The term 'white alien' was widely used in the period from 1901 to 1939 to describe non-British Europeans and was particularly directed towards Italians, Greeks, Yugoslavs and Poles. Before World War I there was no specific legislation which prohibited or restricted European immigrants and the numbers wishing to settle in Australia were comparatively small. Nor were Europeans encouraged. World War I and its aftermath, however, resulted in the limitation and prohibition of specific European nationalities for particular periods. It is for this reason that they are considered here under a separate policy category.
Maltese and Greeks, sometimes seen as 'semi-coloured', were prohibited from 1916 until 1920. This occurred as a result of the arrival of some 214 Maltese on the eve of the first conscription referendum in 1916 and a number of Kastellorizans during the war, all of whom were thought to be a threat to the jobs of Australian soldiers fighting abroad. After 1920, the numbers of Maltese and Greeks (along with certain other Europeans such as Albanians and Yugoslavs) were strictly limited to a certain maximum number each year. Control was exercised through the granting of visas, a system which was gradually phased out over the 1920s. In addition, the Enemy Aliens Act 1920 prohibited, for a period of five years, all subjects of countries against whom the Allies had fought. This included Germans, Austrians, Bulgarians, Hungarians and Turks. Legislation adopted in the United States in 1921 and 1924 to restrict entry to certain southern and eastern Europeans, led to fears that many would turn instead to Australia. A variety of measures was adopted to counteract this, including numerical limits (or quotas) and landing-money requirements. Regulations were adopted in 1924 and 1925 which required all 'alien' migrants to possess £40 landing money or hold landing permits issued as a result of their maintenance or employment being guaranteed by relatives or friends in Australia.
Despite these measures, there was a general increase in the number of 'white aliens' arriving as the 1920s progressed. This led the Queensland government to appoint a Royal Commission in 1925, chaired by T A Ferry, on the social and economic effects of European migration. Also in 1925, the Governor-General was given wide powers to prohibit 'aliens' on the grounds of economic, industrial or other conditions in Australia, if they were unsuitable, or unlikely to assimilate and become responsible citizens.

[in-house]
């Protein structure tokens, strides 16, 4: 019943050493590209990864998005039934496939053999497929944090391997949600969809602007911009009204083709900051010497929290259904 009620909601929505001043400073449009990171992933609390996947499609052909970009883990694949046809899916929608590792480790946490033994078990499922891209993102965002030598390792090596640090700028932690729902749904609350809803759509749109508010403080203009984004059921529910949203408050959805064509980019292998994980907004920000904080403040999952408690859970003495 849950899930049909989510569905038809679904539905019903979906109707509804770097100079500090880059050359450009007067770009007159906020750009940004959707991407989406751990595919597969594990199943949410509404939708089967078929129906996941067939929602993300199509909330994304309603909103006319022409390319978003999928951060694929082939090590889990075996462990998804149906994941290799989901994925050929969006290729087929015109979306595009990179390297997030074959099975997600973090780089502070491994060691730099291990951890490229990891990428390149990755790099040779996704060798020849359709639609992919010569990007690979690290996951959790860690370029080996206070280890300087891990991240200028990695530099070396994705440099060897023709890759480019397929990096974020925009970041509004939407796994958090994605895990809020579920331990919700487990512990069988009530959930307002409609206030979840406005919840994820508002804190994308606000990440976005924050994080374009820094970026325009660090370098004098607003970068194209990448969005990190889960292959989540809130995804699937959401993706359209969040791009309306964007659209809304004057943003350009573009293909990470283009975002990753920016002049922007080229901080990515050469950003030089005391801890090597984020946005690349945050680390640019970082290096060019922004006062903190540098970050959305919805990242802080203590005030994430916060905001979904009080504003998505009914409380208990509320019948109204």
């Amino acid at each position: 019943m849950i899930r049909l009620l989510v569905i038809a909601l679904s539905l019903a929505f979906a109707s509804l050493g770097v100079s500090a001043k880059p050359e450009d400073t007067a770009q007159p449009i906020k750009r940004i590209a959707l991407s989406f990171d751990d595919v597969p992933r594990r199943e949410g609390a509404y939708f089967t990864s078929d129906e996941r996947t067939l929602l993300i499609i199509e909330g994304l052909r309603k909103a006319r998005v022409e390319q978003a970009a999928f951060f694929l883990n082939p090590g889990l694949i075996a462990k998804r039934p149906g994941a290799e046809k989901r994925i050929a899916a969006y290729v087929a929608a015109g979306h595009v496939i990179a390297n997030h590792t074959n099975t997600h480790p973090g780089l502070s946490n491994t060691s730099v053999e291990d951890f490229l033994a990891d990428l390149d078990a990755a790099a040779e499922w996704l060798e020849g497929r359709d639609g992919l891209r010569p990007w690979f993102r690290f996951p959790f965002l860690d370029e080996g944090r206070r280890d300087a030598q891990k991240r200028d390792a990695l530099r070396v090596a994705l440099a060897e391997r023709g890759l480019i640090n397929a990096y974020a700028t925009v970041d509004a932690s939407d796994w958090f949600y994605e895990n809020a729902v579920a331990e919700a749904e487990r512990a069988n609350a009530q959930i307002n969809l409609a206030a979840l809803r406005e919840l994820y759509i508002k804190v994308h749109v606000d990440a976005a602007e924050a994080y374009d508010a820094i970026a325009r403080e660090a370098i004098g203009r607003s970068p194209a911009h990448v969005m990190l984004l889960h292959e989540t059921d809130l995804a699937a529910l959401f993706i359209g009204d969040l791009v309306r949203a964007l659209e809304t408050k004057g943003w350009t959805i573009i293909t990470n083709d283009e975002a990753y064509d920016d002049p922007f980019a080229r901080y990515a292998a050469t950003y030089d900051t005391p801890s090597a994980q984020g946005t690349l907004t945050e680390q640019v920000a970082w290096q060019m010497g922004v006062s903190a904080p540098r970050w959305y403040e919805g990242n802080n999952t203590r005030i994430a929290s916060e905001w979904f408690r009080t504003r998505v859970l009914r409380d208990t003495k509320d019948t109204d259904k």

Italians, who made up the largest numbers of 'alien' immigrants to Australia in the 1920s, occupied a slightly different position from other Europeans by virtue of the existence of a Treaty of Commerce signed by Italy and Great Britain in 1883. This allowed each signatory full liberty for its subjects to enter, travel or reside in the territories of the other. Britain's territories included Australia. As a result, the Commonwealth government reached an agreement with the Italian government in 1923 which limited the issue of passports to those Italians who could support themselves or had guarantors in Australia. In 1927, entry was further restricted to those nominated by close relatives or who had definite employment prospects, with a suggested ceiling of 3 000 per year.
Quotas for all European groups were reduced in the late 1920s and finally gave way to more rigid forms of control as the effects of the Depression made themselves felt. From 1930, landing permits were only issued to 'white aliens' who were close dependent relatives of Australian residents. The landing-money requirement increased and served as a disincentive to European immigration. These provisions remained in force until economic conditions improved in the second half of the 1930s. The balance between British and European immigration, however, was changing and this, for many conservative British-oriented Australians, was a cause for concern. A major preoccupation of policy-makers at this time was the establishment of 'alien enclaves'. Government enquiries by the Commonwealth Investigation Branch in the late 1930s attempted to monitor areas of high European concentration.